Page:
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Vincent Willem Van Gogh's life and art work is far beyond interesting. Read in depth and understand more about him here!

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Vincent Willem Van Gogh

The Man, The Myth, The Legend

Art History Honors

By: Kerrigan Campbell

This Booklet was made in honor of Vincent Van Gogh.


This booklet is about discovering who Vincent Willem Van Gogh really is. The booklet covers some of his most interesting pieces as well as background history about him and his style. The purpose of this project is to allow the reader to be informed of who Van Gogh was, what his style/ technique is, and briefly understand his work when it is veiwed. Enjoy!

Background Biography












Vincent Willem Van Gogh was born in Groot-Zundert, Holland on March 30, 1853. Before he was born, his mother had recently had a stillborn with the same name as his; Vincent. The child's gravestone was not far from their home. His father was a Protestant minister. Vin was raised in a household including five other children. As a youngster, he grew up with his parents in a small town called Groot- Zundert located in the Netherlands. It was fairly close to the Belgian borders. Growing up in his small town, his education came from the small school he attended in the village. There was a religious school he was registered into also. He was a part of a boarding school and there he learned languages such as English, French, and German. Since he was the son of a pastor and was raised in a religious atmosphere, he was determined to be a pastor before he discovered art (which was not the best outlet either, because it never provided him money except for once). Van Gogh’s mother was very encouraging towards him and his art abilities. Because of this, he drew and painted as a teenager on a regular basis.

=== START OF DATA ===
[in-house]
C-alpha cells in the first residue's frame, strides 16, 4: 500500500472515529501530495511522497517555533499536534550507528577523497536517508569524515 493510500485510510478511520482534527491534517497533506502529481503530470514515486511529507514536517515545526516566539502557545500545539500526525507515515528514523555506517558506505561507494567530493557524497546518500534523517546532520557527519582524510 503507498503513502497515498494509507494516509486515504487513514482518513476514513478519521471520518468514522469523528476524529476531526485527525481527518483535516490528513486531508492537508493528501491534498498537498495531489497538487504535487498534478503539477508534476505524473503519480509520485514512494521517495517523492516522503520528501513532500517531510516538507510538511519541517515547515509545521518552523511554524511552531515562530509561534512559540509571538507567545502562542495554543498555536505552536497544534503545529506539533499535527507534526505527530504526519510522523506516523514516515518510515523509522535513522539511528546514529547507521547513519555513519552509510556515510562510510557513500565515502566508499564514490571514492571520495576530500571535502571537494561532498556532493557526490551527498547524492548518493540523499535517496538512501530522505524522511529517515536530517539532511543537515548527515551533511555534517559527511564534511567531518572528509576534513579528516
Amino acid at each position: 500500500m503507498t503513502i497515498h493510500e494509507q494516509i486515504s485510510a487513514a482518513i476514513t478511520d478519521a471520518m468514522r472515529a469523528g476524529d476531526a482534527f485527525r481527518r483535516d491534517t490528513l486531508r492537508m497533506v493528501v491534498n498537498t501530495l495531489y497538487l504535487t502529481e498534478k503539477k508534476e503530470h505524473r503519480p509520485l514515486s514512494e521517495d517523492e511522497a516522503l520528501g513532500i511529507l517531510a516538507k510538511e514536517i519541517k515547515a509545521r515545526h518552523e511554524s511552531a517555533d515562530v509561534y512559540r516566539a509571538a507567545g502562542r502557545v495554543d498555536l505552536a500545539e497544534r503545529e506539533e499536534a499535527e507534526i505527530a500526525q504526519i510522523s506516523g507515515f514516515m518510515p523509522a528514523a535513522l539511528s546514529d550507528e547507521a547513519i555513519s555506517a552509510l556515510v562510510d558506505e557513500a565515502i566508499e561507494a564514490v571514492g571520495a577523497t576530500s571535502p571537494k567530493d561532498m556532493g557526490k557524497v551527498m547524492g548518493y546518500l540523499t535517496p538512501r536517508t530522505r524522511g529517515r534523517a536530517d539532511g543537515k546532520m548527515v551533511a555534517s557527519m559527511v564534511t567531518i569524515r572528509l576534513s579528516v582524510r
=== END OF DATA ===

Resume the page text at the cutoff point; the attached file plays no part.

As an adult, he constantly searched for jobs and opportunities that were not art related. Each time, he was rejected due to overzealousness. Finally, as a last resort, he dedicated his time and life towards art. He would visit museums and took classes in Brussels for his art. Here, not only did he learn to paint, but also to draw. Most of his work is self taught though. The artist's sister described him as a being with a very down-to-Earth personality. His hobbies and liking's were revolved around flowers, birds, and insects. His love for nature has an extreme impact on his art choice and style and has heavily influenced him. All his life he struggled his mental problems such as depression, fits, and breakdowns. Van Gogh did cut off his ear lobe and he was placed into an asylum prior to his death. This lead him to believe that he was an complete and utter failure in art. During his life, he never had children or even married. This man eventually passed away due to suicide when he was only the age of 37 on the date of July 29, 1890.  

Van Gogh's Style

     Van Gogh’s personality extremely influenced his art. Since he was a depressed man who was obsessive over nature, his style mainly revolved around themes like such. The colors incorporated into his pieces show his emotions towards the real world.